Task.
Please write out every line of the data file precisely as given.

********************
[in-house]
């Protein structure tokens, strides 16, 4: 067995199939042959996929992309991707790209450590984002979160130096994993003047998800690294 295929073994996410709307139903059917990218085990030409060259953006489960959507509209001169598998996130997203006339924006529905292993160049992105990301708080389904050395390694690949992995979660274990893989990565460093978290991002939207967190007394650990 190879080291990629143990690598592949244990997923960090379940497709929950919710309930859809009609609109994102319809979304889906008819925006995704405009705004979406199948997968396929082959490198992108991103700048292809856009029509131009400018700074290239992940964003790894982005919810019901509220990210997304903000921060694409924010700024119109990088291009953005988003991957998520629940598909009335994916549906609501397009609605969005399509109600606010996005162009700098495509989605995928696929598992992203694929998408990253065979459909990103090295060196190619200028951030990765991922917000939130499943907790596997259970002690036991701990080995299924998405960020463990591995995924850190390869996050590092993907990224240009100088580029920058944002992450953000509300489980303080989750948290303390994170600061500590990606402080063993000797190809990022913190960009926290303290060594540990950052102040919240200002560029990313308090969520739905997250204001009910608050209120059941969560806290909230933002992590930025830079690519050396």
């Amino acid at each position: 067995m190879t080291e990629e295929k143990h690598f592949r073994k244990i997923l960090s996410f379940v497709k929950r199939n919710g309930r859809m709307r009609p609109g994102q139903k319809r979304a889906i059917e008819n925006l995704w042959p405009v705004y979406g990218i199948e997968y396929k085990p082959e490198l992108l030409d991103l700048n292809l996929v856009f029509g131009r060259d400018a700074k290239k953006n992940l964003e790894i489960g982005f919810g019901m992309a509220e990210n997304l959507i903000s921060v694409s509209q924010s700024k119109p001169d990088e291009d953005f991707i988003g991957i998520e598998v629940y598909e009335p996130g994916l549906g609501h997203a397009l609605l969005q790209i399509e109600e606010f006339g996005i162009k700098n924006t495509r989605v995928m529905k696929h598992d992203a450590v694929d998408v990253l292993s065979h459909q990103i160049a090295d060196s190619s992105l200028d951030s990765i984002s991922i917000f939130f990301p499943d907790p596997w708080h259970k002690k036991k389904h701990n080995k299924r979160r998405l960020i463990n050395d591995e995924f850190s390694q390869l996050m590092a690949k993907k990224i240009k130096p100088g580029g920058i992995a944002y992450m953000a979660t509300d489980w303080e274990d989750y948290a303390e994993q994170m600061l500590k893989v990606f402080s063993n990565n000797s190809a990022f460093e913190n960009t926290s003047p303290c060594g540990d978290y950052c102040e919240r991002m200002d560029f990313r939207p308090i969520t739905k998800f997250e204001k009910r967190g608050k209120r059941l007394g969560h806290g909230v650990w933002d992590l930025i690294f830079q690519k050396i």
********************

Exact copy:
[in-house]
């Protein structure tokens, strides 16, 4: 067995199939042959996929992309991707790209450590984002979160130096994993003047998800690294 295929073994996410709307139903059917990218085990030409060259953006489960959507509209001169598998996130997203006339924006529905292993160049992105990301708080389904050395390694690949992995979660274990893989990565460093978290991002939207967190007394650990 190879080291990629143990690598592949244990997923960090379940497709929950919710309930859809009609609109994102319809979304889906008819925006995704405009705004979406199948997968396929082959490198992108991103700048292809856009029509131009400018700074290239992940964003790894982005919810019901509220990210997304903000921060694409924010700024119109990088291009953005988003991957998520629940598909009335994916549906609501397009609605969005399509109600606010996005162009700098495509989605995928696929598992992203694929998408990253065979459909990103090295060196190619200028951030990765991922917000939130499943907790596997259970002690036991701990080995299924998405960020463990591995995924850190390869996050590092993907990224240009100088580029920058944002992450953000509300489980303080989750948290303390994170600061500590990606402080063993000797190809990022913190960009926290303290060594540990950052102040919240200002560029990313308090969520739905997250204001009910608050209120059941969560806290909230933002992590930025830079690519050396």
């Amino acid at each position: 067995m190879t080291e990629e295929k143990h690598f592949r073994k244990i997923l960090s996410f379940v497709k929950r199939n919710g309930r859809m709307r009609p609109g994102q139903k319809r979304a889906i059917e008819n925006l995704w042959p405009v705004y979406g990218i199948e997968y396929k085990p082959e490198l992108l030409d991103l700048n292809l996929v856009f029509g131009r060259d400018a700074k290239k953006n992940l964003e790894i489960g982005f919810g019901m992309a509220e990210n997304l959507i903000s921060v694409s509209q924010s700024k119109p001169d990088e291009d953005f991707i988003g991957i998520e598998v629940y598909e009335p996130g994916l549906g609501h997203a397009l609605l969005q790209i399509e109600e606010f006339g996005i162009k700098n924006t495509r989605v995928m529905k696929h598992d992203a450590v694929d998408v990253l292993s065979h459909q990103i160049a090295d060196s190619s992105l200028d951030s990765i984002s991922i917000f939130f990301p499943d907790p596997w708080h259970k002690k036991k389904h701990n080995k299924r979160r998405l960020i463990n050395d591995e995924f850190s390694q390869l996050m590092a690949k993907k990224i240009k130096p100088g580029g920058i992995a944002y992450m953000a979660t509300d489980w303080e274990d989750y948290a303390e994993q994170m600061l500590k893989v990606f402080s063993n990565n000797s190809a990022f460093e913190n960009t926290s003047p303290c060594g540990d978290y950052c102040e919240r991002m200002d560029f990313r939207p308090i969520t739905k998800f997250e204001k009910r967190g608050k209120r059941l007394g969560h806290g909230v650990w933002d992590l930025i690294f830079q690519k050396i």